on appetite-controlling hormones (e.g., ghrelin and leptin) or may
    have direct appetite-suppressing properties.3,4
  • The reduction in fat accumulation and increase in fat oxidation during ketosis help promote fat loss.5,6
  • Individuals on a ketogenic diet are less hungry and have a reduced desire to eat.7,8

Cardiovascular and Blood Glucose Management
Adapting to a ketogenic diet has been shown to lead to several
metabolic advantages and may be beneficial for diabetes management and cardiovascular disease risk reduction:9,10

  • Improvements in glycemic control (especially in individuals with type 2 diabetes): with restricted carbohydrate consumption, hepatic glucose output is reduced and the circulating levels of glucose are more efficiently controlled. Subsequently, the need for insulin decreases, and insulin sensitivity is improved.11
  • Improvements in blood lipids: increased fatty acid oxidation leads to lower serum triglycerides levels. Lower insulin levels inhibit HMG-CoA reductase leading to a decrease in endogenous cholesterol synthesis and cholesterol levels. Ketogenic diets have also been associated with increases in HDL-cholesterol and the size and volume of LDL-cholesterol particles.1,12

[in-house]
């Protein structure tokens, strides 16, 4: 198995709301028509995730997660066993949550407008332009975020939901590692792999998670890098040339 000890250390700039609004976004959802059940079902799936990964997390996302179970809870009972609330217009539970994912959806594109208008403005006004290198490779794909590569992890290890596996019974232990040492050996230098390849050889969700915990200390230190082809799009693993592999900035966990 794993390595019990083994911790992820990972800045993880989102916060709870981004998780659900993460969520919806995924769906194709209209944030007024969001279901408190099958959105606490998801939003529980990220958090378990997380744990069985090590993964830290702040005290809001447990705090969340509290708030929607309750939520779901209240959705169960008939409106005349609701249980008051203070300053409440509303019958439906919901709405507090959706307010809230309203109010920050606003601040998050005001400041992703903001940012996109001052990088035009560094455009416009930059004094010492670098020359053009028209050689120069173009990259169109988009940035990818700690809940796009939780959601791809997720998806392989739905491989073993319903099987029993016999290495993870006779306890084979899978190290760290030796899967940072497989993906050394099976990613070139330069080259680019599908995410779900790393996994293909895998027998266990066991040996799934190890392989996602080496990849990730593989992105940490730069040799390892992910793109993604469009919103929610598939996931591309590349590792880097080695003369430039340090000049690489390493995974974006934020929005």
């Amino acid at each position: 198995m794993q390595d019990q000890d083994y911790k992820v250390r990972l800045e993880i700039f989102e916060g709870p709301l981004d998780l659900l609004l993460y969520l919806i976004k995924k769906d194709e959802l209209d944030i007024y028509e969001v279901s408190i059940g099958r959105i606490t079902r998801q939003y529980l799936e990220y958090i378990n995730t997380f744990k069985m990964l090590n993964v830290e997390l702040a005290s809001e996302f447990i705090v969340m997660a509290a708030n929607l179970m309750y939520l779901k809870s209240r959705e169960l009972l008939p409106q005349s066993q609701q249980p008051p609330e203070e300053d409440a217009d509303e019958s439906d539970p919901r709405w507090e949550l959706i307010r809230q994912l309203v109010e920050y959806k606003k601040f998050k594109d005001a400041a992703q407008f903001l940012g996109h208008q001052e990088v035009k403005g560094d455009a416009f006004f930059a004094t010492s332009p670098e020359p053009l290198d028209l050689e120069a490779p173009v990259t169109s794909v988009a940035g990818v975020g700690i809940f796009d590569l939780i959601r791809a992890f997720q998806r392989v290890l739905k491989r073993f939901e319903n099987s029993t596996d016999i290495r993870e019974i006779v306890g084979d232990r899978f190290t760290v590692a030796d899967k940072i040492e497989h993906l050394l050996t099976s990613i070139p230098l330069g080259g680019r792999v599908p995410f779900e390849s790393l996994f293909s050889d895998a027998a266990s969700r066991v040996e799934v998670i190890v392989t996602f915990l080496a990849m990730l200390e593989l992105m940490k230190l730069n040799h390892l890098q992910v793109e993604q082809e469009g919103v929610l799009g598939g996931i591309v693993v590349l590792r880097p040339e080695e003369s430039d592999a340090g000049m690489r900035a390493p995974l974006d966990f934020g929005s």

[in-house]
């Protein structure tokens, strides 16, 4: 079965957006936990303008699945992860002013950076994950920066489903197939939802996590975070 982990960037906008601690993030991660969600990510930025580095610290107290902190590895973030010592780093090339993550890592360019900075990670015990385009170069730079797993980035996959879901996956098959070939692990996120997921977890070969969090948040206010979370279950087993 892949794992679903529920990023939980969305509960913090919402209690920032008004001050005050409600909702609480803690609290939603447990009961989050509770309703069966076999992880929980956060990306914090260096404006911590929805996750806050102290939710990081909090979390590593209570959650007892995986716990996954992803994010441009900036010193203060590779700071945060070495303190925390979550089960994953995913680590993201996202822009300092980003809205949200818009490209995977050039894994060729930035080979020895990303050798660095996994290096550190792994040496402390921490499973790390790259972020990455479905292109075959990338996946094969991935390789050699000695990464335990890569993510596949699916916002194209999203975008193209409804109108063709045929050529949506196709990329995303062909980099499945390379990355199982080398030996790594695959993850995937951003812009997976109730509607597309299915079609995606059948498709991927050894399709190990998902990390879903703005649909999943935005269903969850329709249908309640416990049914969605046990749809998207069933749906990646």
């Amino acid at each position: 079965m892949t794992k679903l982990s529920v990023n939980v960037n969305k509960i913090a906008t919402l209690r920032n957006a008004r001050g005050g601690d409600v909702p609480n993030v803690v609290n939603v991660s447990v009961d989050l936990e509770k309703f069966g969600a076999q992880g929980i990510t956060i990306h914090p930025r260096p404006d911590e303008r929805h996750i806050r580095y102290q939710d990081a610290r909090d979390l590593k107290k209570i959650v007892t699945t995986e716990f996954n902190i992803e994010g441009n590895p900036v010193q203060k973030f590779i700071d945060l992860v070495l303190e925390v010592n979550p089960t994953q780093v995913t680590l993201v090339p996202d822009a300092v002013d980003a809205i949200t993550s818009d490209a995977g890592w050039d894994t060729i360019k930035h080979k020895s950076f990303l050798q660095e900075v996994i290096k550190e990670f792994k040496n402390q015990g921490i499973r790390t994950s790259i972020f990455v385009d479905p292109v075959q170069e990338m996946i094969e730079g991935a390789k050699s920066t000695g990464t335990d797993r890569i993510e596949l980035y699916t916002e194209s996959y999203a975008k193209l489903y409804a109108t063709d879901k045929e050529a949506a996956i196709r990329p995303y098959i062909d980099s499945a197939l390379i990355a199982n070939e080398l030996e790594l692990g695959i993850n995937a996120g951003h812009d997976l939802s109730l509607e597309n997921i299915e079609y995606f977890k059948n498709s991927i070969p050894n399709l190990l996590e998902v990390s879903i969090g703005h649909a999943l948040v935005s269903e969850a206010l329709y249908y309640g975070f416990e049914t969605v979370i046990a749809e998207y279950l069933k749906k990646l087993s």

• Anti-inflammatory properties: High intakes of carbohydrates have been linked to low-grade inflammation, whereas diets high in unsaturated fat are associated with decreased inflammation.13,14 Ketogenic diets have been shown to elevate blood anti-oxidative capacity15 and have been found to decrease reactive oxygen species (ROS) in mitochondria.16

Athletic Performance
Emerging evidence suggests that ketogenic diets may be beneficial
for athletic performance:

  • In the keto-adapted state, the human body utilizes fatty acids and ketone bodies as the primary fuel for exercise, thus minimizing the breakdown of lean muscle tissue.1
  • The ability to maintain lean body mass while burning fat is beneficial
    for body composition and the power-to-weight ratio.5
  • Ketosis is associated with a reduction in the generation of ROS by mitochondria and, therefore, potentially leads to less tissue damage and faster recovery.5
  • With the ability to use fat as fuel, the brain has a steady supply of ketone bodies during prolonged exercise, bypassing the need for high carbohydrate intakes and sustaining physical and cognitive performances.5